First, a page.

The Best Exotic Marigold Hotel is an utter delight. Here is a satisfying comedy unafraid to have a heart and a brain, and it has no interest in toilet humour or cheap gags. It’s one for the mature crowd, as it earns lots of belly-laughs through genuine wit and doesn’t shy away from the inherent dramatic elements of its story. Based on Deborah Moggach’s novel These Foolish Things, director John Madden (Shakespeare in Love) has given this picture a warm tea-and-biscuits type of charm, rendering it suitable for older, more cynical moviegoers probably disenchanted with today’s filmic landscape. Add to this an all-star British cast including the likes of Judi Dench, Bill Nighy and Maggie Smith, and The Best Exotic Marigold Hotel is a film you cannot miss. Anyone of any age will have fun with it. The story starts in England, where a varied bunch of retirees begin looking to make their autumnal years easier on the wallet. There’s the recently-widowed Evelyn (Dench) who’s awash with debts; Muriel (Smith), who requires a hip replacement; Graham (Wilkinson) who’s looking to revisit his past and confront old demons; couple Douglas (Nighy) and Jean (Wilton) whose marriage is under strain; and singletons Norman (Pickup) and Madge (Imrie) in search of adventure and love. They all come together in India, where they stay at the seemingly enticing Best Exotic Marigold Hotel. Unfortunately, the hotel has fallen...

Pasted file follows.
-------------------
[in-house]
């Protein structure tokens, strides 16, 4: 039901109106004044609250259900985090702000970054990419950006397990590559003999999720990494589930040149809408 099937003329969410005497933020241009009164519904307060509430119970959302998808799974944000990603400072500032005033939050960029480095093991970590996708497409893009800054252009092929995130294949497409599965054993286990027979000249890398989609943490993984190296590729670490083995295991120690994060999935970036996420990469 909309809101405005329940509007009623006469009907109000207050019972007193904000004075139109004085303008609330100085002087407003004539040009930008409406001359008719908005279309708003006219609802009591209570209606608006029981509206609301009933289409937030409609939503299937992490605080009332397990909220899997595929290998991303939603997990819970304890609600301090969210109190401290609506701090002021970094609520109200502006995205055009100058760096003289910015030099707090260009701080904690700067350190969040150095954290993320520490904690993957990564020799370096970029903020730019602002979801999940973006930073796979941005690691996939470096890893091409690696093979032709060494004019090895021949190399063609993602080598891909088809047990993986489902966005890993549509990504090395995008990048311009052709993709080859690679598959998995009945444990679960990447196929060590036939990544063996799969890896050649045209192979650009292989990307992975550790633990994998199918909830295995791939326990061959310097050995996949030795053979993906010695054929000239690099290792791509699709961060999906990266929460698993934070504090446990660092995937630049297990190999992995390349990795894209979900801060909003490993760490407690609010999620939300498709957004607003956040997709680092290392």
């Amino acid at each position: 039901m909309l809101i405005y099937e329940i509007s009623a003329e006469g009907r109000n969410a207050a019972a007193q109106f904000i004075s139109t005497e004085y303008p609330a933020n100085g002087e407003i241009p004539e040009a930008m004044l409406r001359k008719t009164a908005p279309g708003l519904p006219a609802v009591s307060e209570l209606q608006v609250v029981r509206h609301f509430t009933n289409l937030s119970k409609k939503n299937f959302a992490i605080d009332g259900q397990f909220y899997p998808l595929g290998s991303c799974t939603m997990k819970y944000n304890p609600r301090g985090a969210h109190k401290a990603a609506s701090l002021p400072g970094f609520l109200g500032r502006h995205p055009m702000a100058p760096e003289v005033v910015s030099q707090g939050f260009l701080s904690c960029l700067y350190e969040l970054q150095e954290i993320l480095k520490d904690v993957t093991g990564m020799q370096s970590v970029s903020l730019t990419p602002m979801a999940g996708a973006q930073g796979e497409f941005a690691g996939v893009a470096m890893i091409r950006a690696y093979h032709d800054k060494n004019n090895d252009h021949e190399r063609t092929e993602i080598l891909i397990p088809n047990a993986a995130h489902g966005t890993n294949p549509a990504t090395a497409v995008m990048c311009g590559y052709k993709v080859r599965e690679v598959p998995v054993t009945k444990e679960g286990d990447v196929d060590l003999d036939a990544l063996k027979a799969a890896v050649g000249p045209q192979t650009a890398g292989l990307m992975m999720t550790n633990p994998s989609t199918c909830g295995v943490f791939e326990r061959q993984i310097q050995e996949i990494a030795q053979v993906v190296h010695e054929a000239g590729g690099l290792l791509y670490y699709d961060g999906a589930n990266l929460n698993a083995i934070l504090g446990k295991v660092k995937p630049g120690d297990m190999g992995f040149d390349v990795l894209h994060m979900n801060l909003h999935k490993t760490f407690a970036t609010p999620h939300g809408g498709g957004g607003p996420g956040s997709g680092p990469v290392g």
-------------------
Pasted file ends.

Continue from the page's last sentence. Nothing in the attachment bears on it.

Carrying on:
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Wicker Park (2004)